In the 11 patients included in the first study in 2015, phacoemulsification was performed and the high-add IOL was implanted in the dominant or better eye. Three months after surgery, BCNVA was between 0.9 and 0.6 logMAR (20/160 and 20/80), and UDVA was between 0.4 and 0.2 logMAR (20/50 and 20/32). Near vision further improved at 6 and 12 months. Color perception and contrast sensitivity also improved significantly.


“Patients get used to it. Their brain learns to use the lens, and vision continues to improve over time, even after several months,” Borkenstein said.

In the first few days or weeks after surgery, while going through the process of neuroadaptation, patients reported problems with focusing on near objects. Many said they had to learn how to hold their book or mobile phone in a different way, but they all reported progressive improvement.

“The good thing was that they had no problems in the far distance and were able to walk and move with confidence when going for walks or doing other things outside. They had no halos. This was a concern of ours, about halos and glare, but none of the patients reported this kind of problem,” Borkenstein said.

Improved independence and life quality

In the study, subjective outcomes were evaluated with a scoring system in which 10 daily activities were rated 1 or 0 according to whether they could or could not be accomplished. The total score was an indication of the degree of independence in the daily routine of each patient. Preoperative and postoperative scores were compared.

“Significant improvement was reported in all cases. Eleven out of 11 patients valued their quality of life better than before,” Borkenstein said.

Seven patients had a 7-point improvement, three had a 3-point improvement, and one had a 1-point improvement. None of them said their life was equal or worse than before.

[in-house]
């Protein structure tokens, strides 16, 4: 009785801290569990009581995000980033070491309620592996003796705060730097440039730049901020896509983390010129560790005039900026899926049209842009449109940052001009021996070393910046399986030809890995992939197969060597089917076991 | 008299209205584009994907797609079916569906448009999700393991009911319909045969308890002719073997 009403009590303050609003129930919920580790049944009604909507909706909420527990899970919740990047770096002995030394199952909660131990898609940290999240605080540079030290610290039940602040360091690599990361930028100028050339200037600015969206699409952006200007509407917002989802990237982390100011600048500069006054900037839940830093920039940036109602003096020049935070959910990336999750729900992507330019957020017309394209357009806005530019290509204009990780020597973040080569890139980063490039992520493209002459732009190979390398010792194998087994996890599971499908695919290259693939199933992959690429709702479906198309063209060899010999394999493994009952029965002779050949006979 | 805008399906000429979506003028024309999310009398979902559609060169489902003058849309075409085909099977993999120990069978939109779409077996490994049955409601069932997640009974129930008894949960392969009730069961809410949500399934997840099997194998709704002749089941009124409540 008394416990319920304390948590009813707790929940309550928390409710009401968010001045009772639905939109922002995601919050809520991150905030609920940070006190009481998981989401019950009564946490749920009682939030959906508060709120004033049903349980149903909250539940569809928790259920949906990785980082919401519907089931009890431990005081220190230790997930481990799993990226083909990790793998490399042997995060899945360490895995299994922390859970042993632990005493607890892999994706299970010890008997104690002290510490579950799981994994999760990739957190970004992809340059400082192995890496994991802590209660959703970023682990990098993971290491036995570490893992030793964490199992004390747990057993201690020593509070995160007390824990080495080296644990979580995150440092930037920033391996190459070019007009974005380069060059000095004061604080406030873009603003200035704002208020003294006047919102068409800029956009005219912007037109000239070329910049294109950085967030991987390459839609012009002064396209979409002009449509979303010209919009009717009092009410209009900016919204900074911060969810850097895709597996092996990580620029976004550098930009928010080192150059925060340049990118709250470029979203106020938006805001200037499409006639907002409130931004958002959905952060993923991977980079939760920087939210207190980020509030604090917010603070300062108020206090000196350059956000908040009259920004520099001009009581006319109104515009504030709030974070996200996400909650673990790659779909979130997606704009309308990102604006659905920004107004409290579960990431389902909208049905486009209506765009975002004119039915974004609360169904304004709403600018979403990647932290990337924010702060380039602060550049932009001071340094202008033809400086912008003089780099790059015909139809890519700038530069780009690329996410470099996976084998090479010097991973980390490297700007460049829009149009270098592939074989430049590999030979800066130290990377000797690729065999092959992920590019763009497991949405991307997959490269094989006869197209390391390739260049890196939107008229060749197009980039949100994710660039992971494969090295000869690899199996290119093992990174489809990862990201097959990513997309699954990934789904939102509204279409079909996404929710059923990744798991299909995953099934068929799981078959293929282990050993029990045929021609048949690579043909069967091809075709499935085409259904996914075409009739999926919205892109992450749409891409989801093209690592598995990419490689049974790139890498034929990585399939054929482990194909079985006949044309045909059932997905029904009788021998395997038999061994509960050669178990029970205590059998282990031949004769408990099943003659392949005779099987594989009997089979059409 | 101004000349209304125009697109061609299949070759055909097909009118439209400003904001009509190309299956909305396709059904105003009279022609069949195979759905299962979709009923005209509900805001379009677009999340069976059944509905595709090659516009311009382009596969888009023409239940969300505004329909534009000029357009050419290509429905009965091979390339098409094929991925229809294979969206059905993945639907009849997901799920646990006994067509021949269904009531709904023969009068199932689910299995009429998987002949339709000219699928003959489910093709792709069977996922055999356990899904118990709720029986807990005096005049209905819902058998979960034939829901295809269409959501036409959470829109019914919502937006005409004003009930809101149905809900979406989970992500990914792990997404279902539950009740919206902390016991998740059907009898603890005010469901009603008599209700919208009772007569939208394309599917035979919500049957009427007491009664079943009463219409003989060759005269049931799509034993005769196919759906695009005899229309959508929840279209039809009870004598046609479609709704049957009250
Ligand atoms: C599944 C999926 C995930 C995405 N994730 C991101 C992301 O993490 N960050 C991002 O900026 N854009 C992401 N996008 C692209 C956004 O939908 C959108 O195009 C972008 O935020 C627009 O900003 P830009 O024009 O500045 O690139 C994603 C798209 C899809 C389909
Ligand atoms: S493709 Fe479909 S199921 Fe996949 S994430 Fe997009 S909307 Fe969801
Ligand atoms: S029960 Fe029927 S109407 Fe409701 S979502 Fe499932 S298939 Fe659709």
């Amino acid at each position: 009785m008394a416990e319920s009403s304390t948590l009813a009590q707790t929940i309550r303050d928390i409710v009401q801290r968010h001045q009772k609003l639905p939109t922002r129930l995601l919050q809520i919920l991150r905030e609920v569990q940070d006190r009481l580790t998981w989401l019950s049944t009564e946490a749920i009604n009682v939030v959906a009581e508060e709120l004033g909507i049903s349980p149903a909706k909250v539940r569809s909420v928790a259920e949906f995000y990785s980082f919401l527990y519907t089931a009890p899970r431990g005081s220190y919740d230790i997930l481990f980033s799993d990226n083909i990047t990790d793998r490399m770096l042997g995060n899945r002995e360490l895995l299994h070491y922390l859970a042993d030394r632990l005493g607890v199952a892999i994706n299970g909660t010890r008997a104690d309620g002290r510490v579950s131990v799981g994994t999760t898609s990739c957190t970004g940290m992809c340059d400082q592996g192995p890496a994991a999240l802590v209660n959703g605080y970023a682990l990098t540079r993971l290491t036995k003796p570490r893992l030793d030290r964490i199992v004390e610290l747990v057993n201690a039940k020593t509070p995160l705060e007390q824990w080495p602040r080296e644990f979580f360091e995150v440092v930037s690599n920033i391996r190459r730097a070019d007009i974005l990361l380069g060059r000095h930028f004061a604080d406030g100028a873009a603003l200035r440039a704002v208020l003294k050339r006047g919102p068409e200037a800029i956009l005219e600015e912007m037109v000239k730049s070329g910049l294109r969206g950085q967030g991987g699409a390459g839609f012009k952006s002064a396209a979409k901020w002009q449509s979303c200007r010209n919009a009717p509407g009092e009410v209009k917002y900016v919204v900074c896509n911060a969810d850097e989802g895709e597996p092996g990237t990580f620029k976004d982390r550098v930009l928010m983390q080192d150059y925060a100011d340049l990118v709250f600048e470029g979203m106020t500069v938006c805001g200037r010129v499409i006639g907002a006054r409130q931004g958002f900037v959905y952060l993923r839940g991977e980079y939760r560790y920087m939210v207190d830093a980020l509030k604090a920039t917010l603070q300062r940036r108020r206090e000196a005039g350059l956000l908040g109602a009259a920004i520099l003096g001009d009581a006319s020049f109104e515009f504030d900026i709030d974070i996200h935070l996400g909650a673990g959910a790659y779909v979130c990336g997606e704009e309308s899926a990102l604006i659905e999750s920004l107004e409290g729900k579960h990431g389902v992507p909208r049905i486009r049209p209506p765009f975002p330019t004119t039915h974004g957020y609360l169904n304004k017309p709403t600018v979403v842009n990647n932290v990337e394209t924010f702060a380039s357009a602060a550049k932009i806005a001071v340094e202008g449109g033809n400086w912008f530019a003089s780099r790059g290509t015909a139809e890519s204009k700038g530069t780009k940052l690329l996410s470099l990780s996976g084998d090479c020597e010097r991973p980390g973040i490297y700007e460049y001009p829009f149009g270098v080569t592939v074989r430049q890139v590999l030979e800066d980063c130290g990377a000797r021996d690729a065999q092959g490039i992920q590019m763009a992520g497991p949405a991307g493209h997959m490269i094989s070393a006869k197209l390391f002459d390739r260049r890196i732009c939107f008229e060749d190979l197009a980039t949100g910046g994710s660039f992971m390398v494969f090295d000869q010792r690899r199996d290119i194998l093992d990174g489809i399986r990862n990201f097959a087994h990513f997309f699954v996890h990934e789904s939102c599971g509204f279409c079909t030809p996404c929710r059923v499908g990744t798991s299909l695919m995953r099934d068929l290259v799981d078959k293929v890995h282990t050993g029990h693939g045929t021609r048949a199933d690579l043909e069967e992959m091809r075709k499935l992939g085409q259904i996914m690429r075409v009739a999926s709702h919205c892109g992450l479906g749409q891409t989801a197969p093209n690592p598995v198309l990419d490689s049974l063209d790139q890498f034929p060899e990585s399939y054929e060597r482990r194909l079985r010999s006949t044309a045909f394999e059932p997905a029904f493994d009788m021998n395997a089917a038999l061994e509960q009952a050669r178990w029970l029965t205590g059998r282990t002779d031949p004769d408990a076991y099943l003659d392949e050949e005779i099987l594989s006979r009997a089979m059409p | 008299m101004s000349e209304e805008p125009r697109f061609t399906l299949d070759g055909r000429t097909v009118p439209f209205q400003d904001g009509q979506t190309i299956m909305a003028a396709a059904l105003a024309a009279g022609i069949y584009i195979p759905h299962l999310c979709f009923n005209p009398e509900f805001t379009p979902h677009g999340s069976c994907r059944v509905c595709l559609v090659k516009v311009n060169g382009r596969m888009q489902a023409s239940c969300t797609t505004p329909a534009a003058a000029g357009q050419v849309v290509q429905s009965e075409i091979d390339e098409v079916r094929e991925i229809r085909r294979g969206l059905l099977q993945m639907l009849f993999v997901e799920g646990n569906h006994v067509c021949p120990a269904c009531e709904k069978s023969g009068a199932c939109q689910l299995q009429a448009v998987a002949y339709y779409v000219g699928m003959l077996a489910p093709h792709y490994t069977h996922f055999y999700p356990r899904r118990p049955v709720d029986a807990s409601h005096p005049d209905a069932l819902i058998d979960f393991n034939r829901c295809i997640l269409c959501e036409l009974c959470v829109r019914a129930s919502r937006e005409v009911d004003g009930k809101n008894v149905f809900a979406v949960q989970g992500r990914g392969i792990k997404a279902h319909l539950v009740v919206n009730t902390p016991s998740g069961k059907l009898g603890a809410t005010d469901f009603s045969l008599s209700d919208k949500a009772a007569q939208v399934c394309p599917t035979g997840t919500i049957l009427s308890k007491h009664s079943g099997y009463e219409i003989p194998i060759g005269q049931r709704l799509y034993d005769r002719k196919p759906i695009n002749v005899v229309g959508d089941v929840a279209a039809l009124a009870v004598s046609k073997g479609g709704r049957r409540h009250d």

In a further study, Borkenstein and his group compared these results with those of AMD patients implanted with a monofocal IOL after cataract surgery.

“These patients report an improvement in distance vision but do not benefit from better near vision, so this is the big change this lens can make because it can improve so many of the daily activities that rely mostly on near vision,” Borkenstein said.

Another non-negligible advantage of this lens is that OCT and fundoscopy can be carried out without any problem.

For this surgery, the term MAGS, which stands for “magnifying surgery,” has been coined recently.

“We believe it will grow to become a new subcategory of surgery, addressing patients with retinal diseases. I’m so excited. It is such an interesting topic, and the best is to experience the happiness of these patients when they have more autonomy and quality of life,” Borkenstein said.

Oculentis is expected to launch the lens on the European market within the next year, he said. – by Michela Cimberle

For more information:

Andreas F. Borkenstein, MD, can be reached at Borkenstein & Borkenstein, Privatklinik d. Kreuzschwestern Graz, Kreuzgasse 35, 8010 - Graz, Austria; email:

Disclosure: Borkenstein reports no relevant financial disclosures.